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Identification of the Direction-Dependency of the Martensitic Transformation in Stainless Steel Using In Situ Magnetic Permeability Measurements

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The evolution of the martensite content is monitored throughout uniaxial tensile experiments on anisotropic temper-rolled stainless steel 301LN. Several martensite content measurement techniques are discussed. It is found that micrography, basic X-ray diffraction and EBSD provide good qualitative results, but the absolute errors in the estimated absolute martensite content can be greater than 10%. Magnetic saturation induction measurements provide the spatial average of the martensite content over a large volume, which eliminates inaccuracies associated with metallographic surface preparation. Inverse magnetostriction of the ferromagnetic martensitic phase has a strong effect on the results from magnetic permeability measurements. It is critically important to remove all elastic strains before measuring the magnetic permeability. Neutron diffraction is used to quantify the residual lattice strains in the martensite after removing all macroscopic elastic strains. The results demonstrate that the linear relationship between the magnetic permeability and the martensite content holds true despite the presence of small residual strains. In situ measurements of the martensite content evolution during tensile tests along the rolling, the cross-rolling and the 45° direction of the anisotropic sheet material reveal that the transformation kinetics are independent of the loading direction in stainless steel 301LN under uniaxial tension.

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    This output signal corresponds to the ferrite content when ferrite is the only ferromagnetic phase of the sample.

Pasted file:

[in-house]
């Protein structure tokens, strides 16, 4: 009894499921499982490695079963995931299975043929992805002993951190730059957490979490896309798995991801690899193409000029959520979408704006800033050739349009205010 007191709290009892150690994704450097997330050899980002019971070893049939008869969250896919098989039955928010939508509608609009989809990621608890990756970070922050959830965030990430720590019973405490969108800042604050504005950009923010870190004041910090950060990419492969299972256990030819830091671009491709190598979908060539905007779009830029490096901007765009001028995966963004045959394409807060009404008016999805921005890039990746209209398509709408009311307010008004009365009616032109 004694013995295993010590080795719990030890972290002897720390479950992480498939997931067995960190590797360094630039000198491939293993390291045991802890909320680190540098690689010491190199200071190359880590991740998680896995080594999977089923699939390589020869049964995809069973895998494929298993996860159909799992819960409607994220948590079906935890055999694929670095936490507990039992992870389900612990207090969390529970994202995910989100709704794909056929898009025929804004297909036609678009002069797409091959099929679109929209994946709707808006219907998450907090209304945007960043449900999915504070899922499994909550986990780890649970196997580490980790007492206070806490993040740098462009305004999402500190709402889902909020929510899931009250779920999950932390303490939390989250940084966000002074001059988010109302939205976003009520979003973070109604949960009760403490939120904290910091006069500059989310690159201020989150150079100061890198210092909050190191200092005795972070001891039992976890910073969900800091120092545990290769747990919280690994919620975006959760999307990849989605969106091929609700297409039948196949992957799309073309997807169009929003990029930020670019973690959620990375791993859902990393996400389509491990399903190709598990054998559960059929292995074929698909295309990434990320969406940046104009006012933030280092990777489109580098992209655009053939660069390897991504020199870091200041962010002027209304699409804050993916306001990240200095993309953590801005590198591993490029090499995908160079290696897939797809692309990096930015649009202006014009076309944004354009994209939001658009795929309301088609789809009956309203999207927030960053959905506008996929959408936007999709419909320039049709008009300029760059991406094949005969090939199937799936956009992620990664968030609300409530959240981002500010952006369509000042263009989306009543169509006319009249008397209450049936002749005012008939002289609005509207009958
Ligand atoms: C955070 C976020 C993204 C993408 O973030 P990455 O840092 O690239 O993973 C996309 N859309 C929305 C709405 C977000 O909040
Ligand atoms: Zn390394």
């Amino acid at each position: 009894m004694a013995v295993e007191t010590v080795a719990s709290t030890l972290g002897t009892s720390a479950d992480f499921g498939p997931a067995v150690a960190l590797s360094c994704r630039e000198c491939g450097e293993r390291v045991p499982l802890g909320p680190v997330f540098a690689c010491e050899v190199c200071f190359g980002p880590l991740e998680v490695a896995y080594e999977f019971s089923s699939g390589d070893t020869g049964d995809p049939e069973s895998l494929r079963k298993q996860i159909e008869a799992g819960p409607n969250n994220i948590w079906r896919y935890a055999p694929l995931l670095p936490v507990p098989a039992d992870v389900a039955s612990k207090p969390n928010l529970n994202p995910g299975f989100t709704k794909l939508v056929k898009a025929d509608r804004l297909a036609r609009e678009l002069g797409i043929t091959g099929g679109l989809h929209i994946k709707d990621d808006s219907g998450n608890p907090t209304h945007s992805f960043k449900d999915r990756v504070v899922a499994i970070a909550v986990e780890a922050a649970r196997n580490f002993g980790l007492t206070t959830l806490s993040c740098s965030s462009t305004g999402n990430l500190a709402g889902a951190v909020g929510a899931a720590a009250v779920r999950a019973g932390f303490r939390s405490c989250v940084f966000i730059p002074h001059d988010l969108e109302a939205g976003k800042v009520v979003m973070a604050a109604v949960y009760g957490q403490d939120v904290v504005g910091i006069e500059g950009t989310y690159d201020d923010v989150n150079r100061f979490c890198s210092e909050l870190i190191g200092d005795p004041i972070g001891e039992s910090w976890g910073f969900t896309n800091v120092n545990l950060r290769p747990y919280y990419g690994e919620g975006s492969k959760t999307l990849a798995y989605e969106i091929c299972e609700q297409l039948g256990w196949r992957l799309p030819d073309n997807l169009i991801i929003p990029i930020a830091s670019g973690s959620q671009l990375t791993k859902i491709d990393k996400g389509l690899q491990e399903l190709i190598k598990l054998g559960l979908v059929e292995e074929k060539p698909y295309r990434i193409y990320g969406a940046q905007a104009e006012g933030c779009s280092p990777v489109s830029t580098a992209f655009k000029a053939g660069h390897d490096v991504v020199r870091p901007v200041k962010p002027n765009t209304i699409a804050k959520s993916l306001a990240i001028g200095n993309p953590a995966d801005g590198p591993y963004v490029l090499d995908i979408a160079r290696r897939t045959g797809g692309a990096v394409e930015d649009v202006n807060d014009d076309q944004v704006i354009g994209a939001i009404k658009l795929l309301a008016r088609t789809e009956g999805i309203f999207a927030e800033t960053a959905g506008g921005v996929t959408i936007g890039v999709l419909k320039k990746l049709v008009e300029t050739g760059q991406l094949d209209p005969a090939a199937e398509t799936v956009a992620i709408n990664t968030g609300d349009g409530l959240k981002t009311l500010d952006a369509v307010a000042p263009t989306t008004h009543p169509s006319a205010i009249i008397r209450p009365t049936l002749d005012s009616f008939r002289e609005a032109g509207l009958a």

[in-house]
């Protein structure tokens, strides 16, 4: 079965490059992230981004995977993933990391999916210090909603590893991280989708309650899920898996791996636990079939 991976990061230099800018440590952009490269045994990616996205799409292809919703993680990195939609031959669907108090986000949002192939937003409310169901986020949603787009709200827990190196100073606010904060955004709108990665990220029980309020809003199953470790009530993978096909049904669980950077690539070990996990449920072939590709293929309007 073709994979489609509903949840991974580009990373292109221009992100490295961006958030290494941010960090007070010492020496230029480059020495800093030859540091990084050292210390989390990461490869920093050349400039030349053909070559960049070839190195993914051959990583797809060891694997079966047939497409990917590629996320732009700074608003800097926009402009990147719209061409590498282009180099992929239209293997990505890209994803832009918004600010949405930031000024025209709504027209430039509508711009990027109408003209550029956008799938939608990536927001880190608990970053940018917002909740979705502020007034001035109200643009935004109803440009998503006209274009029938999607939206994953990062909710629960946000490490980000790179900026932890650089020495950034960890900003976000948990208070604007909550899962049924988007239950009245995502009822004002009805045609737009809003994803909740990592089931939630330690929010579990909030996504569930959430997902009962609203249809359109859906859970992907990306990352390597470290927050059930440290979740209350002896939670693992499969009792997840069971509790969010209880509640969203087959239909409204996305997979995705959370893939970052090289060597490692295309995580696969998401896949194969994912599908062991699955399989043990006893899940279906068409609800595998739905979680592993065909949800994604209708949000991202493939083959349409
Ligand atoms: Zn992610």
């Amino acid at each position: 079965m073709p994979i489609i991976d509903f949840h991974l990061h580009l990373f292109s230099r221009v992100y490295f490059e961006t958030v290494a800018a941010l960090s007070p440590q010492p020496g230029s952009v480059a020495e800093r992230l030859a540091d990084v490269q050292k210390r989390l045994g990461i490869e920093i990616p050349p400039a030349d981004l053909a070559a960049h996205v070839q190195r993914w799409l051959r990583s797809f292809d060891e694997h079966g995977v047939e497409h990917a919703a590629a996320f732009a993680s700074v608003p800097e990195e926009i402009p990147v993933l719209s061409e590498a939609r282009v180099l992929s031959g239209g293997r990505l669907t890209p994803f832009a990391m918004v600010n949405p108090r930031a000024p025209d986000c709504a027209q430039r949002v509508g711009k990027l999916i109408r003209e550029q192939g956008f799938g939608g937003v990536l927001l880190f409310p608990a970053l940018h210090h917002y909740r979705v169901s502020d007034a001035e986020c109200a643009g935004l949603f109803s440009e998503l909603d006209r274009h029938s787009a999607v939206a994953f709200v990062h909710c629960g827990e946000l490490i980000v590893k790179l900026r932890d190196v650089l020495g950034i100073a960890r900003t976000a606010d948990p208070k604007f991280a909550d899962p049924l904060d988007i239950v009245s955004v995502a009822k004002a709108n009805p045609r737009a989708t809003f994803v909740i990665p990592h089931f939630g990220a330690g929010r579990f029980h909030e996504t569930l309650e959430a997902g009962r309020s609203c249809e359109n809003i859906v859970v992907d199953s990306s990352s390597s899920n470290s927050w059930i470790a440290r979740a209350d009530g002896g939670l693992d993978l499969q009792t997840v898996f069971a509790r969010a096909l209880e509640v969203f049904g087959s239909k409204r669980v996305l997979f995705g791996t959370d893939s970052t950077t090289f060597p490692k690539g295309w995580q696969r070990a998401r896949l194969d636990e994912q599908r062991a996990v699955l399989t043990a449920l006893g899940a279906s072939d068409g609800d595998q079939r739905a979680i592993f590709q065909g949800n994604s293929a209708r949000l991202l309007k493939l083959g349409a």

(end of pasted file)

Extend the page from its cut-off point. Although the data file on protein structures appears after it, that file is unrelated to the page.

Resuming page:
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Thanks are due to Dr. Pierre-Olivier Santacreu and Benoit Proult of ArcelorMittal for valuable discussions and their help on the martensite content measurements. Dr. Eva Heripre from LMS is thanked for performing the EBSD measurements. Thanks are also due to Dr. Scott Speakman of MIT for assistance with X-ray diffraction analysis, as well as Dr. Camden Hubbard, Josh Schmidlin, and Brian Cady at ORNL for their assistance in carrying out the neutron diffraction experiments. This work made use of the MRSEC Shared Experimental Facilities supported by the National Science Foundation under award number DMR-0819762. Neutron diffraction research sponsored by the Assistant Secretary for Energy Efficiency and Renewable Energy, Office of FreedomCAR and Vehicle Technologies, as part of the High Temperature Materials Laboratory User Program, Oak Ridge National Laboratory, managed by UT-Battelle, LLC, for the U.S. Department of Energy under contract number DE-AC05-00OR22725. The partial support of the MIT Fracture Consortium on Advanced High Strength Steels is gratefully acknowledged. Allison Beese was supported by the Department of Defense (DoD) through the National Defense Science & Engineering Graduate Fellowship (NDSEG) Program.

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Correspondence to D. Mohr.

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Beese, A., Mohr, D. Identification of the Direction-Dependency of the Martensitic Transformation in Stainless Steel Using In Situ Magnetic Permeability Measurements. Exp Mech 51, 667–676 (2011).

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  • Stainless steel
  • Anisotropy
  • Phase transformation
  • Magnetic permeability
  • Ferritescope
  • Villari effect